*Teachers, computers are needed for this lesson.
I begin the lesson by informing students that today, they will be analyzing and observing the changes in motion of an object. I will advise the students that they need to ask themselves throughout science today, "hey... why'd it do that? What caused that change?"
Next, I will ask the students to activate their background knowledge about the forces push and pull. How can we use what we know about pushing and pulling to describe the possible changes in motion of an object? Allow students time to discuss and share their responses.
I will begin the exploration by informing the students that they will be viewing a video from the Creative Machines Website http://www.ballmachinesculptures.com/gallery/gallery.html. The video will display different ball machine sculptures designed by George Rhoads. I will inform the students that as they watch the video, they need to analyze causes for change in motion. As the video plays, I stop frequently to ask probing questions such as, 'What evidence did you observe that the ball’s motion changed due to a push? What evidence did you observe that the ball’s motion changed due to a pull? What evidence did you observe that a ball’s motion stopped? What evidence did you observe that a ball’s motion started? What evidence did you observe that a ball’s motion changed direction? What evidence did you observe that a ball’s motion slowed down or moved faster?' We will discuss the responses as a class. Stopping the video allows students the time to take notes to reference during the class discussion.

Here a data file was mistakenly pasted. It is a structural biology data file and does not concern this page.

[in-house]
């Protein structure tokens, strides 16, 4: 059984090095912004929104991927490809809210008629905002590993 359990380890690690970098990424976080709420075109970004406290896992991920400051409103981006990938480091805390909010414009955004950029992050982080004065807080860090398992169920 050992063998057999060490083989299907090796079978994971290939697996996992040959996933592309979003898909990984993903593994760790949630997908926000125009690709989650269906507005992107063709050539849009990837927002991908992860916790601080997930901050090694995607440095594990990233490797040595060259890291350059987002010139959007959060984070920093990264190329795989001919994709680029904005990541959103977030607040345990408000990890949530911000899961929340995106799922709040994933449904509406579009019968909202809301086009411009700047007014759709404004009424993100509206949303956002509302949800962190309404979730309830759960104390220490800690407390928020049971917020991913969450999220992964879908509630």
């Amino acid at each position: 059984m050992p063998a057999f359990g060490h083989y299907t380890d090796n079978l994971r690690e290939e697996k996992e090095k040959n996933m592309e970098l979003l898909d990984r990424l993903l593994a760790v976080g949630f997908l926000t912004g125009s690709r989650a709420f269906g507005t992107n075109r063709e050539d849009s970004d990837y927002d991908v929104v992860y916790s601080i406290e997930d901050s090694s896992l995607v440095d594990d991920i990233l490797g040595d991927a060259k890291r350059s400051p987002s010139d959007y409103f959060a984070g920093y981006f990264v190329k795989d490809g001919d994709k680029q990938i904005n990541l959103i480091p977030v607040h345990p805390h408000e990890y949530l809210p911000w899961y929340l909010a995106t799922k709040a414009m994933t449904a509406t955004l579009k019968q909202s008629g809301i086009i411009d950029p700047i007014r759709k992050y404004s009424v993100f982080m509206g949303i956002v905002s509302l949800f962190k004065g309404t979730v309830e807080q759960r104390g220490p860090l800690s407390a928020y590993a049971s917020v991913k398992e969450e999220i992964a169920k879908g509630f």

Next, I will provide time for students to work in pairs on the computer. With the provided time, students will engage in the interactive resource Tinker Ball found on the Invention at Play's website http://inventionatplay.org/playhouse_tinker.html. In the game, students will use the materials to determine how a ball's motion can be changed in a variety of ways. I am allowing students this independent computer time to strengthen their understanding of causes of change in motion. As they identify different tools, they can discover how the tool effects the change in the ball's motion. Before concluding, students will discuss with their partner the steps they would take to change the balls motion.
Students will complete the What Caused That Change in Motion worksheet. Once complete, as a whole group discussion, I will allow the students the time to discuss the steps that they took to get the ball into their goal. I will ask them if there were some steps that worked better than others. Students will be given the opportunity to share their ideas because there will be several solutions to get the ball into the desired goal. Sharing ideas allows the other students to gain different points of view and solutions, therefore encouraging a further understanding of the different strategies.